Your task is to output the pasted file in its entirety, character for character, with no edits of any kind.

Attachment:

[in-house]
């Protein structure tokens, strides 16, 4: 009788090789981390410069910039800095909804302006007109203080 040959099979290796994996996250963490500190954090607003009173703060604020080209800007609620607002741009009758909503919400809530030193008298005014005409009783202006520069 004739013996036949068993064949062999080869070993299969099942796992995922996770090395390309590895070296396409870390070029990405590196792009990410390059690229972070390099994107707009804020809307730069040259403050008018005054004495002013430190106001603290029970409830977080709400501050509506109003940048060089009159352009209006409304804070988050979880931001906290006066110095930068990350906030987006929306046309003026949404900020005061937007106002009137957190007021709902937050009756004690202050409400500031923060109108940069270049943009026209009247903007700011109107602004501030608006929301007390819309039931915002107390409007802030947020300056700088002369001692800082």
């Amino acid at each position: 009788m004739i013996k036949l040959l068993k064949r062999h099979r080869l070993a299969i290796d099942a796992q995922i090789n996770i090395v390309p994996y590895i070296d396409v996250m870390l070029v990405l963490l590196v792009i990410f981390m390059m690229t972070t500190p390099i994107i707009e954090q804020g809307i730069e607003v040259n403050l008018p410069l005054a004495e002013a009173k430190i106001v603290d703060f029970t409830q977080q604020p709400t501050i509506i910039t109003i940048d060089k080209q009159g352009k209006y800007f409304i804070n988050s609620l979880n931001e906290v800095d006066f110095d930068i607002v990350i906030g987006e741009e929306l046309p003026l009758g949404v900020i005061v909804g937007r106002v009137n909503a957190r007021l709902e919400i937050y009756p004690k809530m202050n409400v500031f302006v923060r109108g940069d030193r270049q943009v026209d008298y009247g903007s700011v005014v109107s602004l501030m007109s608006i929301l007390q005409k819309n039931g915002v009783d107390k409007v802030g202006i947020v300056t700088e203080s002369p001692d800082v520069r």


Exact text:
[in-house]
């Protein structure tokens, strides 16, 4: 009788090789981390410069910039800095909804302006007109203080 040959099979290796994996996250963490500190954090607003009173703060604020080209800007609620607002741009009758909503919400809530030193008298005014005409009783202006520069 004739013996036949068993064949062999080869070993299969099942796992995922996770090395390309590895070296396409870390070029990405590196792009990410390059690229972070390099994107707009804020809307730069040259403050008018005054004495002013430190106001603290029970409830977080709400501050509506109003940048060089009159352009209006409304804070988050979880931001906290006066110095930068990350906030987006929306046309003026949404900020005061937007106002009137957190007021709902937050009756004690202050409400500031923060109108940069270049943009026209009247903007700011109107602004501030608006929301007390819309039931915002107390409007802030947020300056700088002369001692800082």
């Amino acid at each position: 009788m004739i013996k036949l040959l068993k064949r062999h099979r080869l070993a299969i290796d099942a796992q995922i090789n996770i090395v390309p994996y590895i070296d396409v996250m870390l070029v990405l963490l590196v792009i990410f981390m390059m690229t972070t500190p390099i994107i707009e954090q804020g809307i730069e607003v040259n403050l008018p410069l005054a004495e002013a009173k430190i106001v603290d703060f029970t409830q977080q604020p709400t501050i509506i910039t109003i940048d060089k080209q009159g352009k209006y800007f409304i804070n988050s609620l979880n931001e906290v800095d006066f110095d930068i607002v990350i906030g987006e741009e929306l046309p003026l009758g949404v900020i005061v909804g937007r106002v009137n909503a957190r007021l709902e919400i937050y009756p004690k809530m202050n409400v500031f302006v923060r109108g940069d030193r270049q943009v026209d008298y009247g903007s700011v005014v109107s602004l501030m007109s608006i929301l007390q005409k819309n039931g915002v009783d107390k409007v802030g202006i947020v300056t700088e203080s002369p001692d800082v520069r």